IHS believes that this means that China must continue to invest in the construction of new power supply infrastructure, while developing diversified clean energy technologies, such as gas, wind and solar power generation. Although the cost of these new technologies is higher than that of coal-fired power plants, the ever-increasing awareness of environmental protection in the whole society will promote the rapid growth of these clean technologies, especially in coastal high-income provinces and cities. Take natural gas as an example. Due to the high cost of gas-fired power generation and the shortage of gas sources, it currently accounts for only 2% of China's power generation. However, the installed capacity of new gas-fired units will remain at a high speed. Currently, the number of gas-fired units under construction and planning in the country has exceeded 30 million kilowatts, which is equivalent to that of the United States. By 2035, the consumption of natural gas in power generation is expected to increase tenfold.
You can have both fish and bear paws
Many people are therefore worried that the increase in the proportion of these high-cost energy sources in the power system may lead to an increase in the cost of power generation, thus putting pressure on the price of electricity to rise sharply. However, IHS's "Unlocking Tangram" research shows that the continued penetration of these new energy and technologies will not raise China's average power generation cost. "Rising fuel costs, increasing dependence on energy imports, and people’s growing dissatisfaction with environmental quality are all issues that the government needs to address. But for investors, it’s more important to understand that China should not be regarded as a single Energy market.” said Zhou Xizhou, head and head of IHS China Energy Research.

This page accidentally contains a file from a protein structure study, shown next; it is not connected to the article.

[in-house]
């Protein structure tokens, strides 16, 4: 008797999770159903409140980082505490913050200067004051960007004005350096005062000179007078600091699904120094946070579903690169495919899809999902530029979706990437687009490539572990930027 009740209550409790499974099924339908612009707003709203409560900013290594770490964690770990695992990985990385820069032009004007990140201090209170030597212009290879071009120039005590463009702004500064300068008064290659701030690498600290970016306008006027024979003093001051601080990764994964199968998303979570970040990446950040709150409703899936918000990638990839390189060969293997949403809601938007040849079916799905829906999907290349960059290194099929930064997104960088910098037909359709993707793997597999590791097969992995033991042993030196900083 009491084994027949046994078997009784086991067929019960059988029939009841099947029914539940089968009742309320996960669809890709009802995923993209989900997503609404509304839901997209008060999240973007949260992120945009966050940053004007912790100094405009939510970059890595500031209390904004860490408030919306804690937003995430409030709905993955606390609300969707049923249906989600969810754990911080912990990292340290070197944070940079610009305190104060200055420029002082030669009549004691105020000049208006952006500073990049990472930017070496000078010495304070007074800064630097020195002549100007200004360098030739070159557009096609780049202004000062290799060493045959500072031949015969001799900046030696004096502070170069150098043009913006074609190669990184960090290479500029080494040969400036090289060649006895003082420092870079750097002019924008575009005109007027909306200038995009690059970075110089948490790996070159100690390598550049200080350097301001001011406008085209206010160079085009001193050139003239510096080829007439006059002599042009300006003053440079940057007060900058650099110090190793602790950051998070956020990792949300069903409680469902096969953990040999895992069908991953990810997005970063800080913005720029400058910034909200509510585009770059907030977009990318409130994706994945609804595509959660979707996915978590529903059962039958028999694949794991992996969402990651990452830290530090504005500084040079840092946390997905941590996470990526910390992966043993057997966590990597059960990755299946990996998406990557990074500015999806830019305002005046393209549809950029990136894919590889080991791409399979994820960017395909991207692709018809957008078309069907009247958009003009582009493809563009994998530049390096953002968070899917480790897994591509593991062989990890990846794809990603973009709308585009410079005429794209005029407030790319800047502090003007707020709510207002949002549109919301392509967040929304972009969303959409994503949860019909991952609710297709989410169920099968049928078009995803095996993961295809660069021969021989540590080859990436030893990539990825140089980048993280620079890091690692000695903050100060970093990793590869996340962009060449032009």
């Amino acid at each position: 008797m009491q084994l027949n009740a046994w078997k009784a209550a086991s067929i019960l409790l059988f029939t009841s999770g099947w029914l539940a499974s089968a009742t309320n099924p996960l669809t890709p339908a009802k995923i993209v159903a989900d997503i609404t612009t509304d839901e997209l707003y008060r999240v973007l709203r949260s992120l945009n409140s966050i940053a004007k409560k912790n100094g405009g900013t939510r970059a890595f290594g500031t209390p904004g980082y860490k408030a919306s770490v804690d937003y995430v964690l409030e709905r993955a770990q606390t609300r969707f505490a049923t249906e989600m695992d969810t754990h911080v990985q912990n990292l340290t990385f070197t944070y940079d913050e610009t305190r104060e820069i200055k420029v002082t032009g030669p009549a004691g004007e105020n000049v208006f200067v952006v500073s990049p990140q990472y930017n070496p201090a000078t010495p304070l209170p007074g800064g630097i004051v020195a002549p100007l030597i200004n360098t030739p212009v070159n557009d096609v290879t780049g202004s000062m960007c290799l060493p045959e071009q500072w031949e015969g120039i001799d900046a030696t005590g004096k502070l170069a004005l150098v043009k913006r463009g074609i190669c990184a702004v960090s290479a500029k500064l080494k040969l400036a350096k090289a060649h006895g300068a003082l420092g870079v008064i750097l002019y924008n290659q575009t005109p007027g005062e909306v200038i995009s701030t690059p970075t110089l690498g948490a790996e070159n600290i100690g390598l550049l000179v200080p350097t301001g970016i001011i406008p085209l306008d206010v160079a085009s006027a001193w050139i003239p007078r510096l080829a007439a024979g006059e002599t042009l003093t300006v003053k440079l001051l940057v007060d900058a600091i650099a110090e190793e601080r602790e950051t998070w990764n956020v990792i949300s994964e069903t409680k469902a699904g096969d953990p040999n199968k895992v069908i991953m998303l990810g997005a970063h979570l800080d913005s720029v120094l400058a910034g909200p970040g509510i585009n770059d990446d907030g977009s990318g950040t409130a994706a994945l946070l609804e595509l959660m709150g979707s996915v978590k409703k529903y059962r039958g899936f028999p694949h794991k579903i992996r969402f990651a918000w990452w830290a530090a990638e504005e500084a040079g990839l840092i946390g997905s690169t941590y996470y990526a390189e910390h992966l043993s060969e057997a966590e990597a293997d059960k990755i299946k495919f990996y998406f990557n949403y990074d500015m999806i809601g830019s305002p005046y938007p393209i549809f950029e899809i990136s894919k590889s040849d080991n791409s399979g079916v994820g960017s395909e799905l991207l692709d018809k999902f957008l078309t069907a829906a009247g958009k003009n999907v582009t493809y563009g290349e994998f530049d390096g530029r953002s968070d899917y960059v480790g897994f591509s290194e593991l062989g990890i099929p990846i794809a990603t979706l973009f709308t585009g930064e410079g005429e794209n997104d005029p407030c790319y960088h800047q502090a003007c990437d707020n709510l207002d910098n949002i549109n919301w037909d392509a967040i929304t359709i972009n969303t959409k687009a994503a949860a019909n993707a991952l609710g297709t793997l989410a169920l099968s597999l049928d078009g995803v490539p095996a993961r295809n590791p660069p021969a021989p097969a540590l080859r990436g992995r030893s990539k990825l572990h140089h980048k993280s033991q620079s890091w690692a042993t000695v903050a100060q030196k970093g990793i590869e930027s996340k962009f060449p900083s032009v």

Many provinces in China are equivalent to a single country in the European Union or a state in the United States in population, economic scale, and power system scale. For example, the installed power generation capacity of Guangxi Province is almost equal to the installed capacity of the Netherlands; the coal consumption of the coastal province of Jiangsu is almost equal to the coal demand of Canada. There are also huge gaps in fuel sources and prices between provinces. For example, the current retail price of natural gas in Ningxia, a northwestern province, is almost half that of Beijing.
Zhou Xizhou believes: "The energy market among Chinese provinces will be further differentiated, reflecting the differences in resource endowments, geographic locations, and economic development stages."
Zhou Xizhou said, “China is looking for an energy development path to reduce the power system’s dependence on coal and make more use of clean energy technologies, establish a huge natural gas market to ensure sufficient energy supply, and also hope to maintain energy prices. Not to rise sharply to promote sustained economic growth. “Our research shows that the continued development of cheap resources such as hydropower will offset the pressure of rising costs caused by high-cost power generation technologies such as natural gas and solar energy. Therefore, the pursuit of clean air will not lead to Electricity prices are rising. For China, fish and bear paws can also have both. "Zhou Xizhou said.